Today the High Court unanimously allowed an appeal from a decision of the Full Court of the Federal Court of Australia and held that an isolated nucleic acid, coding for a mutant BRCA1 protein, was not a "patentable invention".
The question now is how this decision will be applied by the Australian Patent Office and by courts in the future when assessing patent applications or previously granted patents covering isolated nucleic acids. There is also a concern that the decision will be applied to patent applications and patents which cover other naturally occurring products, such as antibodies, polypeptides or stems cells.
The decision relates to Australian patent no. 686004 which was filed in August 1995 and has recently expired. Only the first three of a total of thirty claims were at issue in this decision. These first three claims are directed to isolated nucleic acid molecules per se and read as follows:
- An isolated nucleic acid coding for a mutant or polymorphic BRCA1 polypeptide, said nucleic acid containing in comparison to the BRCA1 polypeptide encoding sequence set forth in SEQ ID No:1 one or more mutations or polymorphisms selected from the mutations set forth in Tables 12, 12A and 14 and the polymorphisms set forth in Tables 18 and 19.
- An isolated nucleic acid as claimed in claim 1 which is a DNA coding for a mutant BRCA1 polypeptide, said DNA containing in comparison to the BRCA1 polypeptide encoding sequence set forth in SEQ ID No: 1 one or more mutations set forth in Tables 12, 12A and 14.
- An isolated nucleic acid as claimed in claim 1 which is a DNA coding for a polymorphic BRCA1 polypeptide, said DNA containing in comparison to the BRCA1 polypeptide encoding sequence set forth in SEQ ID No:1 one or more polymorphisms set forth in Tables 18 and 19
Other claims of this patent that were not challenged include claims directed to:
- expression vectors
- host cells, and
- methods of diagnosis.
If the patent had not expired, these unchallenged claims would still provide Myriad with protection for the use of its BRCA1 diagnostic test for breast cancer.
Nevertheless, this decision is important because it will impact on the patentability of other Australian patents, including those already granted, which cover isolated nucleic acid molecules and potentially other naturally occurring substances.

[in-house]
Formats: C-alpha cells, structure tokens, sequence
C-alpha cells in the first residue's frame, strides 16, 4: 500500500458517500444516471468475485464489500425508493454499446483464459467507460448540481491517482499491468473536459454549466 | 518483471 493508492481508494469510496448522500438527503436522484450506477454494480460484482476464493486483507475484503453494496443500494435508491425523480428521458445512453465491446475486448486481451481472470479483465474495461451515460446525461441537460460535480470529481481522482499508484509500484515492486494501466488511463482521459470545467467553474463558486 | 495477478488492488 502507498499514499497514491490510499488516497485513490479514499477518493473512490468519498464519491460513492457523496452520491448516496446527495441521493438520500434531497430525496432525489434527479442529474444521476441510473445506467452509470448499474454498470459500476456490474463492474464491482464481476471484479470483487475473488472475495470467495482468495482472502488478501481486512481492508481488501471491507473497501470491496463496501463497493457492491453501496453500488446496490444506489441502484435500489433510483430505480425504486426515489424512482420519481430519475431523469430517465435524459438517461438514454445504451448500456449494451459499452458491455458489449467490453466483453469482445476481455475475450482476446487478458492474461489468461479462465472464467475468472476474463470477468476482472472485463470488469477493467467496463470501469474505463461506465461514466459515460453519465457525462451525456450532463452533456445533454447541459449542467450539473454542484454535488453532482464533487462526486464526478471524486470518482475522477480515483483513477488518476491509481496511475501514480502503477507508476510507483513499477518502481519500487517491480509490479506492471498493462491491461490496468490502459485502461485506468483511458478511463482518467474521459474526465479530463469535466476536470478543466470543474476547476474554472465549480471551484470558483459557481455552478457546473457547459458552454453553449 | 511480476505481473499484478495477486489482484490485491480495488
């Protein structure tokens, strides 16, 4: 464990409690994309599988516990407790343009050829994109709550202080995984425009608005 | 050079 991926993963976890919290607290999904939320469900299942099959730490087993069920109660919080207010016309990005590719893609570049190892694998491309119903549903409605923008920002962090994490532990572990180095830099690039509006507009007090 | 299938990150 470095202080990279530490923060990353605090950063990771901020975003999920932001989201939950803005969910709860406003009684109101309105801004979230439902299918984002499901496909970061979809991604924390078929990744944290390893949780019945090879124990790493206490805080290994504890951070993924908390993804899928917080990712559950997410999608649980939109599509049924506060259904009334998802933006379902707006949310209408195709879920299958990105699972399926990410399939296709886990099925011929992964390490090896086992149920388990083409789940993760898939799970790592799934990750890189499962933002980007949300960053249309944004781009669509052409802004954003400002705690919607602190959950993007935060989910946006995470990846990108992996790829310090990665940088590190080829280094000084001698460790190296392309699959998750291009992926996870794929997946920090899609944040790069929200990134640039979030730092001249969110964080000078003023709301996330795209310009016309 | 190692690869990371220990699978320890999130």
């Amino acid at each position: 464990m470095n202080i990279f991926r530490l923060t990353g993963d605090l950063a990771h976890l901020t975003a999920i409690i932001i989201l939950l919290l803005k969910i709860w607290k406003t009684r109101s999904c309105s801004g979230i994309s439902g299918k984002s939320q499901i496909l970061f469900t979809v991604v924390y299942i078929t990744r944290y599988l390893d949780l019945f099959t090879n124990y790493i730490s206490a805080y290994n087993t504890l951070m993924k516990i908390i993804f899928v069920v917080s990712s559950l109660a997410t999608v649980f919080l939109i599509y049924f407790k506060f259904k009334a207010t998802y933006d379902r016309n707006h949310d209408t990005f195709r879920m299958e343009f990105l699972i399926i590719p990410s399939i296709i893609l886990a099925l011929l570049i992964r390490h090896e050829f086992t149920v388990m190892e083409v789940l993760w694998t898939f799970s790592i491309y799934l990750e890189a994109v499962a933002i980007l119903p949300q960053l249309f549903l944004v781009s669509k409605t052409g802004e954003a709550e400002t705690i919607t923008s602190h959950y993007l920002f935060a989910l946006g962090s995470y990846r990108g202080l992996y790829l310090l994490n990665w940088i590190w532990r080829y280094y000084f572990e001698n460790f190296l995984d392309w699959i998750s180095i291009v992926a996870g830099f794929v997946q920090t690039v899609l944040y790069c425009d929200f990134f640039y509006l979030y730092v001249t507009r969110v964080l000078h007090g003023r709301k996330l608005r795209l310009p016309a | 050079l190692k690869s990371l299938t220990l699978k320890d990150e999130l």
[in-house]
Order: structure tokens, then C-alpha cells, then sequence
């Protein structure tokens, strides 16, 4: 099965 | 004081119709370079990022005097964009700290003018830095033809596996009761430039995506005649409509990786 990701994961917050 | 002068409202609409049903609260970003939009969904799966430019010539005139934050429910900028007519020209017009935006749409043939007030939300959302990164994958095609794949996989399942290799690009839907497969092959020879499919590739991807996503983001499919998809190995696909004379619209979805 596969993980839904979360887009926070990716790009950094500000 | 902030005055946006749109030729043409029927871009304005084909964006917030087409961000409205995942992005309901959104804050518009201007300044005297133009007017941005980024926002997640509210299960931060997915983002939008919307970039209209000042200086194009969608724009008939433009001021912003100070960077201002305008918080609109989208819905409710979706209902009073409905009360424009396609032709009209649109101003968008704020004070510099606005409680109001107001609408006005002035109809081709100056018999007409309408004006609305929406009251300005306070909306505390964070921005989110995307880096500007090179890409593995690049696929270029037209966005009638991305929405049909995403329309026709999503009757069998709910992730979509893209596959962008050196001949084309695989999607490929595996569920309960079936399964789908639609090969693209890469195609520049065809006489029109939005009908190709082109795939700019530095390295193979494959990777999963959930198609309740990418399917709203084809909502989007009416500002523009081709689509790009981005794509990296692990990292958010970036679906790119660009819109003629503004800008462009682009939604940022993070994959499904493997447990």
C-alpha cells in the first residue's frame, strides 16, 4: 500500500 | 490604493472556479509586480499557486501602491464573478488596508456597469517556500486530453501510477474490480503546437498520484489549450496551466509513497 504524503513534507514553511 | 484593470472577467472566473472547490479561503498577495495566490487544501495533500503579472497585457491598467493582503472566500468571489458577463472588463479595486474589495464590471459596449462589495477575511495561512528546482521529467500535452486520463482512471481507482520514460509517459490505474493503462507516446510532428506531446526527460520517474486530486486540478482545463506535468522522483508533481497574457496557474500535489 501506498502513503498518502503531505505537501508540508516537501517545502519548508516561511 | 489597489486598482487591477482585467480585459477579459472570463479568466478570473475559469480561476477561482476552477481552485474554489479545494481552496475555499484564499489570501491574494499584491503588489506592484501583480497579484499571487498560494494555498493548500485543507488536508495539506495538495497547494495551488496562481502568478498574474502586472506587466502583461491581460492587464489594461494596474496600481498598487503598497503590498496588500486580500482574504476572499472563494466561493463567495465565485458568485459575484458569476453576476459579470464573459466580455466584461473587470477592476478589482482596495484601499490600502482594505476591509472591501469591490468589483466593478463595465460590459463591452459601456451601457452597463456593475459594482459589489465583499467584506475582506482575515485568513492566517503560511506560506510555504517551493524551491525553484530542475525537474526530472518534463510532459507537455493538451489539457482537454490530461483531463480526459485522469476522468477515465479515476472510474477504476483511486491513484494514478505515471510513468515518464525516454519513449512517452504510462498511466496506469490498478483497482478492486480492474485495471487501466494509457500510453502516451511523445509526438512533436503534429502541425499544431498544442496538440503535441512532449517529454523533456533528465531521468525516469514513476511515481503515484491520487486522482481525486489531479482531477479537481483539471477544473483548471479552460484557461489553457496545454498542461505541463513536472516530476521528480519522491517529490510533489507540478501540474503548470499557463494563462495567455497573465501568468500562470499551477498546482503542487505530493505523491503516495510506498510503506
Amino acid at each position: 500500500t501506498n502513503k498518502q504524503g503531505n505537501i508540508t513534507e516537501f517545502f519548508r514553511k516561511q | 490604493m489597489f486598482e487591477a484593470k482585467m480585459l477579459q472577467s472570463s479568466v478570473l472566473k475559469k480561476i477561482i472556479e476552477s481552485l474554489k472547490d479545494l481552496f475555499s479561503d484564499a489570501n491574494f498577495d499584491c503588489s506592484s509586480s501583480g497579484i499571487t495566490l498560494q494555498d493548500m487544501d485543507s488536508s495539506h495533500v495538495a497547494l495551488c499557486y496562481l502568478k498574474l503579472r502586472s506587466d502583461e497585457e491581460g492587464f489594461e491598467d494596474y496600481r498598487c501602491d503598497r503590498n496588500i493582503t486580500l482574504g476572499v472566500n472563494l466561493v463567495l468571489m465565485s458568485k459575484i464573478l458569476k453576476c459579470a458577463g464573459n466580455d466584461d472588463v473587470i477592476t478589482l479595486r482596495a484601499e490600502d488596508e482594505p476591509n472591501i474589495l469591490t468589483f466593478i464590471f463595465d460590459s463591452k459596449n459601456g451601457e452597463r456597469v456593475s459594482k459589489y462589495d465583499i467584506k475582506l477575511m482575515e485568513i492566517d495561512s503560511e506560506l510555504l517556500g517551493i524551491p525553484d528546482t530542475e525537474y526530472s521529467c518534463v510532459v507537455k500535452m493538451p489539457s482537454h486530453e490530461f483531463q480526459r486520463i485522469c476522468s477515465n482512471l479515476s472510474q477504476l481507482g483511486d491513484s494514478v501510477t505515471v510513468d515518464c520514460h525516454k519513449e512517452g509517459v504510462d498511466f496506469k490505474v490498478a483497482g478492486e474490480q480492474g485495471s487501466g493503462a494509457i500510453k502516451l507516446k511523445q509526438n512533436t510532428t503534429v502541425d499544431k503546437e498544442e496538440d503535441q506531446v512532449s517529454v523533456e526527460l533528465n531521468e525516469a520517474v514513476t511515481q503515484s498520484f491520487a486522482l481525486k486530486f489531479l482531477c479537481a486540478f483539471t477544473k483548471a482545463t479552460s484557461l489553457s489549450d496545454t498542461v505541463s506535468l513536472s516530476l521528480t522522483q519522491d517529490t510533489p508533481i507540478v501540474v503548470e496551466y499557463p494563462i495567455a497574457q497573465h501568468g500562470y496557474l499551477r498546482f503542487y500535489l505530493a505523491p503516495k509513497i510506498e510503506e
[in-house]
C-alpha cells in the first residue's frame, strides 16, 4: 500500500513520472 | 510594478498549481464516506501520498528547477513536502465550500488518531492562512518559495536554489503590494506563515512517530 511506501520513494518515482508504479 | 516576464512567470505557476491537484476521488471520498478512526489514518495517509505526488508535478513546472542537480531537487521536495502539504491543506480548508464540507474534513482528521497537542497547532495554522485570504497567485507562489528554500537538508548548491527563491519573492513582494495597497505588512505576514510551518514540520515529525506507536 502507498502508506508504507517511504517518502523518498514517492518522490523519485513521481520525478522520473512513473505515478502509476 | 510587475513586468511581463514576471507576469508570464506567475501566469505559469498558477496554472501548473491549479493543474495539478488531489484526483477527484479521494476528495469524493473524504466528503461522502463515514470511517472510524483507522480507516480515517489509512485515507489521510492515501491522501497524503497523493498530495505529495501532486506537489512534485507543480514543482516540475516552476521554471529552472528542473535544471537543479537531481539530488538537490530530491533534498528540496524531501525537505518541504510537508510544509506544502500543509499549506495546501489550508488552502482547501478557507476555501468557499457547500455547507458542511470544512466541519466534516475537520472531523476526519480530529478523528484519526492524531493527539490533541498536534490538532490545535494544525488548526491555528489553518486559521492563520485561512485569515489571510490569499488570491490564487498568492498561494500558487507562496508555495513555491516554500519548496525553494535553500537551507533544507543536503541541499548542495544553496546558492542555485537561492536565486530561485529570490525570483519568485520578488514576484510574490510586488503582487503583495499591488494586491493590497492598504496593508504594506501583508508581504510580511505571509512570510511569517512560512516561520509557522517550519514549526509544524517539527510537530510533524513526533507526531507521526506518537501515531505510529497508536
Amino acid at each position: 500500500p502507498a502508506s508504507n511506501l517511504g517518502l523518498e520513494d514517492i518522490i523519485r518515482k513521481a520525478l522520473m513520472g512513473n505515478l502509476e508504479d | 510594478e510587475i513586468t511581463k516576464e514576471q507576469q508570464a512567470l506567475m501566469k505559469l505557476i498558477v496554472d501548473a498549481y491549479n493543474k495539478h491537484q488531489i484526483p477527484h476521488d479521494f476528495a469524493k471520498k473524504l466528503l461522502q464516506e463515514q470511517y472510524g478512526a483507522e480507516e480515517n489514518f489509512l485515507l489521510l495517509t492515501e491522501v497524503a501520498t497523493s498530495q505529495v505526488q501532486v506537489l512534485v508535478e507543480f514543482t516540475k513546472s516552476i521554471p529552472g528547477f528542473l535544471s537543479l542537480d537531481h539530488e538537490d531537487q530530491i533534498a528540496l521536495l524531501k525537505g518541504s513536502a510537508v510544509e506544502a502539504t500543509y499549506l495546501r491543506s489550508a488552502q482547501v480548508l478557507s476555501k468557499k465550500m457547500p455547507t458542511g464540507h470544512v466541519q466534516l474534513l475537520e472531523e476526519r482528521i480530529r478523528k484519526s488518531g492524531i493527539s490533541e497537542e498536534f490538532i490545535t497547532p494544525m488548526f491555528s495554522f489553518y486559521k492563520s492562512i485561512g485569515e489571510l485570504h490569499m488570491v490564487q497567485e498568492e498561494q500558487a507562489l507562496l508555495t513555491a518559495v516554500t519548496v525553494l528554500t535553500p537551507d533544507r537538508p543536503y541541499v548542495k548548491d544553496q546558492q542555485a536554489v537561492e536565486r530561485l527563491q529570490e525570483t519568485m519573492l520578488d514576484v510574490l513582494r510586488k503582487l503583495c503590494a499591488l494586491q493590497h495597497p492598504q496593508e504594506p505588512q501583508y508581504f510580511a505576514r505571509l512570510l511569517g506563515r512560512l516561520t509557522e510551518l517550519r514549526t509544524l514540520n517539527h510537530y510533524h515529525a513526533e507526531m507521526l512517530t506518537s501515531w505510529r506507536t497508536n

Arriving at the Decision
In arriving at their decision Justices French, Kiefel, Bell and Keane noted that scope of claims 1 to 3 was excessively broad. In view of the variable lengths of the nucleic acid molecules that could encode BRCA1 polypeptides with the specified mutations, the claims cover a very large number of compounds with different molecular structures.
The High court differed from the Full Federal Court’s characterisation of the claimed isolated nucleic acid as a compound, rather than information. According to the High Court, to say the claims relate to a class of chemical compounds elevates “form over substance”. In their view, a sequence of nucleotides, whether genomic DNA or cDNA, should properly be described as “information”:
“ …. the information stored in the sequence of nucleotides coding for the mutated or polymorphic BRCA1 polypeptide is the same information as that contained in the DNA of the person from which the nucleic acid was isolated. It is the existence of that information which is an essential element of the invention as claimed. The product is the medium in which that information resides. That characteristic also attaches to cDNA, covered by the claims, which is synthesised but replicates a naturally occurring sequence of exons.”
Other important factors taken into account include:
- whether the invention as claimed could give rise to a large new field of monopoly protection with potentially negative effects on innovation;
- whether the invention as claimed could have a “chilling effect” on activities beyond those formally the subject of the exclusive rights granted to the patentee;
- whether to accord patentability to the invention would involve the court in assessing important and conflicting public and private interests and purposes, and
- whether to accord patentability to the class of invention as claimed would involve law-making of a kind which should be done by the legislature.
Taking these factors into account, the High Court decided that claim 1 to 3 should not qualify as patentable subject matter.
The ruling by the majority of the justices appears to be very narrowly applied and the decision was silent as to other naturally occurring substances. However it remains to be seen how it will be applied by the Patent Office and the courts in future cases.